Birth name

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Where births are required to be officially registered, the entire name entered onto a births register or birth certificate may by that fact alone become the person's legal name.[1] The assumption in the Western world is often that the name from birth (or perhaps from baptism or brit milah) will persist to adulthood in the normal course of affairs—either throughout life, or until marriage. Some possible changes concern middle names, diminutive forms, and changes relating to parental status (due to one's parents' divorce, or adoption by different parents). Matters are very different in some cultures in which a birth name is for childhood only, rather than for life.

The term "dead name" is sometimes used to refer to the birth names of transgender people that have been changed to match their gender identity as part of their transitioning.[2][3]

Maiden and married names [edit]

The French and English-adopted terms née and (/n/; French: [ne]; from French né[e], meaning 'born')[a] have been used to indicate maiden or married names.[4] The term née, having feminine grammatical gender, can be used to denote a woman's surname at birth that has been replaced or changed. In most English-speaking cultures, it is specifically applied to a woman's maiden name after her surname has changed due to marriage.[5] The term , having masculine grammatical gender, can likewise be used to denote a man's surname at birth which has subsequently been changed or replaced.[6] The diacritic marks (the acute accent) are considered significant to its spelling, and ultimately its meaning, but are sometimes omitted.[6] According to Oxford University's Dictionary of Modern English Usage, the terms are typically placed after the second surname (e.g. 'Ann Smith née Jones' or 'Adam Smith Jones').[7][6] Because they are terms adopted into English from French, they do not have to be italicized, but often are.[7]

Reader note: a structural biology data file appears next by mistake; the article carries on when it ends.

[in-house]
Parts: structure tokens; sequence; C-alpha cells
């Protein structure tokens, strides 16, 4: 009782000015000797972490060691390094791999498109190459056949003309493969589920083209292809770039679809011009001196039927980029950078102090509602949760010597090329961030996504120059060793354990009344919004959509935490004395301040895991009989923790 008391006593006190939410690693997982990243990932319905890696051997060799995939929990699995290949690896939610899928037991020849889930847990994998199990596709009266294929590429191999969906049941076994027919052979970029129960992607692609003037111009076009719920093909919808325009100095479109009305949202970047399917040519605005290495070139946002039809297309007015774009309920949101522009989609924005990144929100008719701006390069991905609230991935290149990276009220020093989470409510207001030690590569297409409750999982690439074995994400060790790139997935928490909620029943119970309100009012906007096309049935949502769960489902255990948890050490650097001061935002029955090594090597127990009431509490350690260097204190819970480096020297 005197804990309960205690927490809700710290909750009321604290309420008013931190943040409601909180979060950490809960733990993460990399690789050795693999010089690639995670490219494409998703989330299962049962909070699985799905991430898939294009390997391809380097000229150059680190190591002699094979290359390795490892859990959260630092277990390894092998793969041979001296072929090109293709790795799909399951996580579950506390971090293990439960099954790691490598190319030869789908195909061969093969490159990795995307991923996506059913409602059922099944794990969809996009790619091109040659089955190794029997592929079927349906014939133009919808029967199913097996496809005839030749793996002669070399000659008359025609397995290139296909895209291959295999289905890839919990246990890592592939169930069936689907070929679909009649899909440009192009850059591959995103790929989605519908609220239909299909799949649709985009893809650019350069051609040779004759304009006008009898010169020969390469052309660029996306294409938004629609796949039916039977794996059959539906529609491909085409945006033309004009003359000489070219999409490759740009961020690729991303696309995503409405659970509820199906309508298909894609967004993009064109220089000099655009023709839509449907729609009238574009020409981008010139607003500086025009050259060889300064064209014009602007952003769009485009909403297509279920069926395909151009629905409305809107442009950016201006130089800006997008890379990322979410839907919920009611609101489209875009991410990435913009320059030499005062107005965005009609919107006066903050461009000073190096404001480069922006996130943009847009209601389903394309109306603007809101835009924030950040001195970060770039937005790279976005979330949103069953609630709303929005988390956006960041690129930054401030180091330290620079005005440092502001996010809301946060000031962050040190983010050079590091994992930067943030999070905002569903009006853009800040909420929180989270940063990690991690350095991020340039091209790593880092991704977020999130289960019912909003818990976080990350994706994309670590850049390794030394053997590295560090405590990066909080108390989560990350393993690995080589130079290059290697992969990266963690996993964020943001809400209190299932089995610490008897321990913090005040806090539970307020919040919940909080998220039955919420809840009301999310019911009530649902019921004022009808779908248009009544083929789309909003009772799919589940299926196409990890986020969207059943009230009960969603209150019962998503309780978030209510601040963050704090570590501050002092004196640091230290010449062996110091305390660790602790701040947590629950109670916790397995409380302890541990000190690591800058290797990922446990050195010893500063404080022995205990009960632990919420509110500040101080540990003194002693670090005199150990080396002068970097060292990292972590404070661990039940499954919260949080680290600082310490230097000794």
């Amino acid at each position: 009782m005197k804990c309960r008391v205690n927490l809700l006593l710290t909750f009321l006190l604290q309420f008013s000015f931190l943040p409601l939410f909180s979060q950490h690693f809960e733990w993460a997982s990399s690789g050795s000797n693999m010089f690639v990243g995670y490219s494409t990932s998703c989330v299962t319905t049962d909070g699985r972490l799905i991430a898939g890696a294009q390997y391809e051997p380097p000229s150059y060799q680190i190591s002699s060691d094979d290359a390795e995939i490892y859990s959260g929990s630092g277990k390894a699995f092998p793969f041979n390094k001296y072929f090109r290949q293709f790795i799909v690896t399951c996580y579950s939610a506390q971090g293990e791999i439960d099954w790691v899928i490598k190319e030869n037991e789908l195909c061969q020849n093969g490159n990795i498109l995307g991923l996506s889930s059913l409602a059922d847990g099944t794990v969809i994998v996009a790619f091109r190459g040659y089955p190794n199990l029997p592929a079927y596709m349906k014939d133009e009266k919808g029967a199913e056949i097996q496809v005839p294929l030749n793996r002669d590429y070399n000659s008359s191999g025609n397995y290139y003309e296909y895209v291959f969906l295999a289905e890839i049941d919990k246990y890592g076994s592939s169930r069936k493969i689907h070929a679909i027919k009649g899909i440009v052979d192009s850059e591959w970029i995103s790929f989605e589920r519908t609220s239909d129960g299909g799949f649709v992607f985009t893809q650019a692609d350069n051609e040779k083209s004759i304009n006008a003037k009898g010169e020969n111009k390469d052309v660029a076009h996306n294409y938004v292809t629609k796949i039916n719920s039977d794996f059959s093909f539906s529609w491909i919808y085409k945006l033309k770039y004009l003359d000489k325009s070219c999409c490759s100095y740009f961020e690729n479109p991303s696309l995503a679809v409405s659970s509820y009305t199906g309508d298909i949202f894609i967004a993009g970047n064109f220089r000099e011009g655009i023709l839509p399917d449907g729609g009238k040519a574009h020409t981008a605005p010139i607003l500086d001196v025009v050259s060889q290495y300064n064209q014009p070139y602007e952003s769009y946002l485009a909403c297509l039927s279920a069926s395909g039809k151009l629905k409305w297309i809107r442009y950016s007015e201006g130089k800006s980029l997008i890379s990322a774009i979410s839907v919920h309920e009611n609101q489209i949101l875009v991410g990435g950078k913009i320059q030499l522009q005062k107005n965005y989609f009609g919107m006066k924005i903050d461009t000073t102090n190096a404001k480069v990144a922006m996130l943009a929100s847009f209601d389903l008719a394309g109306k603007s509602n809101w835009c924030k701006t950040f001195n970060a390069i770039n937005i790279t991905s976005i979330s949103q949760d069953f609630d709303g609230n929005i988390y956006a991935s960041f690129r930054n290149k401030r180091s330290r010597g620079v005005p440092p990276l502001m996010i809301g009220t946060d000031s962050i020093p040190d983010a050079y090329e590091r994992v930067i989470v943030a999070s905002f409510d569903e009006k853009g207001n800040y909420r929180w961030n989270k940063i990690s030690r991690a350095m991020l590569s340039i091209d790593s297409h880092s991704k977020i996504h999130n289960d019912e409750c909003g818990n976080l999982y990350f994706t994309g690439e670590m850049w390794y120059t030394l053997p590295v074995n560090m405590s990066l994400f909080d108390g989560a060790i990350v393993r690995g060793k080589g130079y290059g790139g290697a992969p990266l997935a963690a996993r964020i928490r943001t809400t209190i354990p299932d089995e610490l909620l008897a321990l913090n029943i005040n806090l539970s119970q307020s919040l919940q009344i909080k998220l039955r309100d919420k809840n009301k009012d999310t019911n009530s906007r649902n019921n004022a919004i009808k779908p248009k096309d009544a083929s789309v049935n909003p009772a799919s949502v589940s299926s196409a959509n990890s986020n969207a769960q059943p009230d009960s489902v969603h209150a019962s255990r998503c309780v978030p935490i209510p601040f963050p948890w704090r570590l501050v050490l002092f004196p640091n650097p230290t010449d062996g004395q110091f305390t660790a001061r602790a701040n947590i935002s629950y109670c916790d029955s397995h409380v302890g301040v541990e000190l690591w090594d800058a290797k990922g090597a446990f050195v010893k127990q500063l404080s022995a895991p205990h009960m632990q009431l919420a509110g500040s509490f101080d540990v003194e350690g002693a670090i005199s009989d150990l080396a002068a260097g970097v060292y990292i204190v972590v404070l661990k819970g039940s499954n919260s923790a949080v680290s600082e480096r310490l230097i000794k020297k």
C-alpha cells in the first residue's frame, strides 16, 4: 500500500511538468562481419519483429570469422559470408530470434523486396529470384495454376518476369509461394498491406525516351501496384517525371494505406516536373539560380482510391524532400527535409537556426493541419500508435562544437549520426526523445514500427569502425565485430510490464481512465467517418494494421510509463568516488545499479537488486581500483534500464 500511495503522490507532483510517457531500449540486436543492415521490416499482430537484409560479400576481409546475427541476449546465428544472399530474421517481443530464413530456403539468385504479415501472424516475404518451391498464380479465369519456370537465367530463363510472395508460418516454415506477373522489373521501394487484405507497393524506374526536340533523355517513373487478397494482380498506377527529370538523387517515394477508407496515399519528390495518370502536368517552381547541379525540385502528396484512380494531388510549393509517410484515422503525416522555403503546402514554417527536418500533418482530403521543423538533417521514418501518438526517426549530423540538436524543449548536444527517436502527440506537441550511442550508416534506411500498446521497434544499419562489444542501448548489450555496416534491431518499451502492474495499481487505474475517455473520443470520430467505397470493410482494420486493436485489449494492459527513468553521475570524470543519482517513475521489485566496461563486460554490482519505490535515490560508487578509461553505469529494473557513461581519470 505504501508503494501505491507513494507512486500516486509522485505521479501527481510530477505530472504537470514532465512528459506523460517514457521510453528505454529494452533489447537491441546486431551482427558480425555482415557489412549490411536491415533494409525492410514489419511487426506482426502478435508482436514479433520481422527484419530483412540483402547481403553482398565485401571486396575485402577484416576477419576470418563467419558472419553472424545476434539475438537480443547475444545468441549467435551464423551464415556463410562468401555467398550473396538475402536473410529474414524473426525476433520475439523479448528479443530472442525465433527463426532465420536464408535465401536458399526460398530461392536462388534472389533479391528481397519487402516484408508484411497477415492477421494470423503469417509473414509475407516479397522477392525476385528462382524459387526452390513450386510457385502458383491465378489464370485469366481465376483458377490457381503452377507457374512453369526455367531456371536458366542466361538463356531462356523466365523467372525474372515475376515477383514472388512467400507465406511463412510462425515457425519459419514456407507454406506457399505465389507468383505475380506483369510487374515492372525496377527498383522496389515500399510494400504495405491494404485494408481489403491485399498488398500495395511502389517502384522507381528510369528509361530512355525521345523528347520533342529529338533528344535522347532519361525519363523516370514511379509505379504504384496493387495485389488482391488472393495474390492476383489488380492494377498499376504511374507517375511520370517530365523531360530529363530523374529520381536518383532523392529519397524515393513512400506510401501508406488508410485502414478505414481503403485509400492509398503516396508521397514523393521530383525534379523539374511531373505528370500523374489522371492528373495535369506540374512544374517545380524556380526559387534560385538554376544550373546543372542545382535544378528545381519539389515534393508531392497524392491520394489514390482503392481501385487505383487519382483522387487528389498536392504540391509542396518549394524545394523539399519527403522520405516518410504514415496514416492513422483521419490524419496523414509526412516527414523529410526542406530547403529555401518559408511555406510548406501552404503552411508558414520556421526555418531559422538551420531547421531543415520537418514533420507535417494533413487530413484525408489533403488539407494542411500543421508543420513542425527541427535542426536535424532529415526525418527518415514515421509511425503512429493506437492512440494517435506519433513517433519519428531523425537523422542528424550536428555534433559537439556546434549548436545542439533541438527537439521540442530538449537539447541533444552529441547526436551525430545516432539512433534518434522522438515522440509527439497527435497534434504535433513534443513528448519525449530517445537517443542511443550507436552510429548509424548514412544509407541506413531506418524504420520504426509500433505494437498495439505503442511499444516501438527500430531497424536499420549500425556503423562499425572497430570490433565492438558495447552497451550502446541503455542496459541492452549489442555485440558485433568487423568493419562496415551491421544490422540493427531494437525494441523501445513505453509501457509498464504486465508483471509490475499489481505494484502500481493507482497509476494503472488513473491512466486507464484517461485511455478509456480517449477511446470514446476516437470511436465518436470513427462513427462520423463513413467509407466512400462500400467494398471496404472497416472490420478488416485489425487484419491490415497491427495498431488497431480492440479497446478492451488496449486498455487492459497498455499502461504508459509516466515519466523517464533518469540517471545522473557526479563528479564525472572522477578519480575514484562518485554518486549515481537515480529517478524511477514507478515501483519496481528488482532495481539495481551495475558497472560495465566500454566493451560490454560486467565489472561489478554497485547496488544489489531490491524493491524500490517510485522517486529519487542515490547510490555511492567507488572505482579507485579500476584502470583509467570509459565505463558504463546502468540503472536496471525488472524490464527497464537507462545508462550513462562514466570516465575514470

In Polish tradition, the term de domo (literally meaning "of house" in Latin) may be used, with rare exceptions meaning the same as née. [b]

Notes[edit]

  1. ^ Both née and né are pronounced the same. The second 'e' in née is silent.
  2. ^ In historical contexts "de domo" may refer to a Polish Heraldic clan, e.g., "Paulus de Glownia nobilis de domo Godzamba" (Paul of Glownia noble family, of Godziemba coat of arms). See also De domo (disambiguation).

References[edit]

  1. ^ "French administration must routinely use woman's maiden name in letters". The Connexion. 27 January 2014. Retrieved 1 February 2014. Laws have existed since the French Revolution stating that 'no citizen can use a first name or surname other than that written on their birth certificate' – but many official organisations address both partners by the husband's surname.
  2. ^ Caldwell, Leo (31 March 2016). "3 Reasons I Won't Use the Term 'Dead Name'". Huffington Post.
  3. ^ Tran, Robin (31 August 2015). "Why I Still Use my "Dead Name" When Referring to Myself in the Past". xoJane: Women's Lifestyle & Community Site - xoJane.
  4. ^ Waddingham, Anne (2014). New Hart's Rules: The Oxford Style Guide. Oxford University Press. ISBN 9780199570027.
  5. ^ "née - definition of née in English from the Oxford dictionary".
  6. ^ a b c Butterfield, Jeremy (10 March 2016). Fowler's Concise Dictionary of Modern English Usage. Oxford University Press. ISBN 9780191062308.
  7. ^ a b Garner, Bryan (11 March 2016). Garner's Modern English Usage. Oxford University Press. ISBN 9780190491505.